Clinical trials for SARS-CoV-2 vaccine set to start September

Joint press release: Philipps-Universität Marburg, German Center for Infection Research (DZIF), Ludwigs-Maximilians-Universität München (LMU) and University Medical Center Hamburg-Eppendorf (UKE)

Image of a negatively contrasted SARS-CoV-2 particle. It was taken with a transmission electron microscope and coloured at Marburg University.

© Martin Schauflinger

Joint vaccine development under the roof of the DZIF: Vaccine is currently being manufactured for use in clinical trials

A potential vaccine against SARS-CoV-2 is to undergo first clinical trials on humans as early as this year. “The vaccine’s building plan has been completed and now it needs to be manufactured for use in clinical trials,” explains Prof. Stephan Becker, Director of the Institute of Virology at Marburg University and Coordinator of the research area “Emerging Infections” at the German Center for Infection Research (DZIF). “We now fulfil all the financial and logistic requirements and can start a clinical phase I trial soon,” he adds. This clinical trial phase will investigate the vaccine’s tolerability and ability to activate immune responses. The immune monitoring, i.e. the characterisations of antibody responses to the vaccine, will take place in Marburg.

Vaccine approval “is not achievable within a few weeks”

The company IDT Biologika in Dessau is currently manufacturing the vaccine for use in the clinical phase I trial. The production is expected to be complete in three months and consequently clinical trials will be started in September. Although this development has been much swifter than in previous procedures, it will still not be possible to make a new vaccine available this year. “Developing a vaccine is a lengthy, tedious process, particularly the clinical trials for candidate approval. This is not achievable in just a few weeks,” emphasizes Becker.

Prof. Gerd Sutter from LMU Munich led the development of the vaccine candidate which is now ready for clinical phase I trials. The candidate is a so-called vector vaccine and uses the “modified vaccinia virus Ankara” (MVA) as a viral vector. MVA was developed at the LMU as a vaccine against smallpox over 30 years ago. MVA viruses are attenuated in such a way that they can be used as harmless vectors in other vaccines.

“With this, we now have a platform technology, which we can use to bring any new genetic information under the control of the viral vector. This is a well-established vector system, for which large-scale production has already been implemented. The basic virus has been fully characterised and clinically tested together with genetically altered variants in over 12,000 people. We are very familiar with both the basic vaccine’s side-effect profile and immunogenicity,” emphasizes Gerd Sutter. At the DZIF, this vector has already been used to successfully develop a vaccine against the MERS coronavirus, which is closely related to SARS-CoV-2. First clinical trials on this MERS vaccine have already been completed and further clinical development is currently underway and funded by CEPI (Coalition for Epidemic Preparedness Innovations).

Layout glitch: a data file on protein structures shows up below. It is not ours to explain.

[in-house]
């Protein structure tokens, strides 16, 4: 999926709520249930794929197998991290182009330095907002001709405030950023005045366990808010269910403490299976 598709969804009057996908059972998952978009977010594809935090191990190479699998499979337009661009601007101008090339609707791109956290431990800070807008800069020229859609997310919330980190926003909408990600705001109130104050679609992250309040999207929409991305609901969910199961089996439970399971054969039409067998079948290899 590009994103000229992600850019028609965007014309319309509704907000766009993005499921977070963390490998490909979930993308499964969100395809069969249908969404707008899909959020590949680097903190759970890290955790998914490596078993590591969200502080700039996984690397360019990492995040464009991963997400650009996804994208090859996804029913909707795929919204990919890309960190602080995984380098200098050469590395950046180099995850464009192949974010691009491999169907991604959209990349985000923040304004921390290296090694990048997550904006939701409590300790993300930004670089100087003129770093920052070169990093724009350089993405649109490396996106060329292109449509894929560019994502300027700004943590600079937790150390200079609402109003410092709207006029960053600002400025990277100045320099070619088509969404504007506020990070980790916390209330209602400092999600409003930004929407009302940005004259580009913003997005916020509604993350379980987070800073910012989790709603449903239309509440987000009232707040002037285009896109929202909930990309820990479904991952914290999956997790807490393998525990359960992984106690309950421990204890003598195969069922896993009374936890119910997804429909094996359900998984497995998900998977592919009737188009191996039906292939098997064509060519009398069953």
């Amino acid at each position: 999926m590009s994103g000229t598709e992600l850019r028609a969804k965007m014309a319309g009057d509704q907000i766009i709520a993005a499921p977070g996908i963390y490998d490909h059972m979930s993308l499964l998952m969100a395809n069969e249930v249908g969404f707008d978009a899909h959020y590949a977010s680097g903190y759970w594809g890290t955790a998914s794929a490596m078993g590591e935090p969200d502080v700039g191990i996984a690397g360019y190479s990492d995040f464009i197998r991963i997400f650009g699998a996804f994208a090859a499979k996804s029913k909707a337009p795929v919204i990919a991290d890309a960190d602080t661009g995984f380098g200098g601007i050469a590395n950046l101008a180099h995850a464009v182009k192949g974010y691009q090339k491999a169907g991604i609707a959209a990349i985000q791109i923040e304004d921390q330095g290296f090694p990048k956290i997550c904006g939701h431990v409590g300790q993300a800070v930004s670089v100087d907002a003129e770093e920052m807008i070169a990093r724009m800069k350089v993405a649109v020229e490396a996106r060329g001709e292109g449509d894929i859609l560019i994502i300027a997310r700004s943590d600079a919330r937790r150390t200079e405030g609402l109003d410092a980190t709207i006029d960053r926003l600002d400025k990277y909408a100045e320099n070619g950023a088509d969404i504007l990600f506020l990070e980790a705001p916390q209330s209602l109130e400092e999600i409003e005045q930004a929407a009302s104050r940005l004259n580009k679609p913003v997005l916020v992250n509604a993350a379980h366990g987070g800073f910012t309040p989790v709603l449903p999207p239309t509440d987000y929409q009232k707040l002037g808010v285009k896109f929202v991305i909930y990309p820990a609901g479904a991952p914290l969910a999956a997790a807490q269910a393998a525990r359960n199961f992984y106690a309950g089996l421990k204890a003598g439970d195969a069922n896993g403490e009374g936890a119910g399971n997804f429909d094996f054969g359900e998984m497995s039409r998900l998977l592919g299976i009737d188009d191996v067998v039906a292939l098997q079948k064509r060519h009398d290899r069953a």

Prof. Marylyn Addo from University Medical Center Hamburg-Eppendorf (UKE) will lead the clinical trials. “Our experiences from the MVA-MERS trials now serve as blueprints for several procedures in this development process and the regulatory procedures required for clinical trials on this new vaccine are already in preparation. Official recruitment of volunteers may only begin after approval has been granted from the Ethics Committee. However, interested people can register now via email at,” says Addo.

Prof. Marylyn Addo contributed substantially to the development of the Ebola and MERS vaccines (DZIF press release of 21 April 2020). The vaccine against MERS coronavirus demonstrated very good tolerability and vaccinees developed immune responses against the virus, which exists in Saudi Arabia and is transmitted from dromedaries to humans.


In order for a vaccine to be effective against SARS-CoV-2, it essentially needs to contain specific parts of the virus against which the human body can develop antibodies. The scientists consequently selected a spike protein found on the surface of the virus to serve as a suitable coronavirus building block. The virus uses this protein to penetrate human cells. The corresponding gene sequence, i.e. the building plan of the spike protein, was combined with genetic information of the MVA vector to result in a viral vector which, when administered as a vaccine, is able to penetrate human cells and synthesise the spike proteins. These are subsequently identified as “foreign” by the immune system, which stimulates an immune response and a production of specific antibodies and T cells against the spike proteins. This in turn can effectively prevent infection by the virus at a later stage.

BSL-4 laboratory in Marburg

Marburg University is one of only four sites in Germany that have a laboratory with the highest biosafety levels (BSL-4). This biosafety level is necessary for working with highly pathogenic viruses like the Ebola virus. Marburg University is and was substantially involved in vaccine research on Ebola, swine flu and the current clinical tests on MERS coronavirus. The university is a member of the DZIF.

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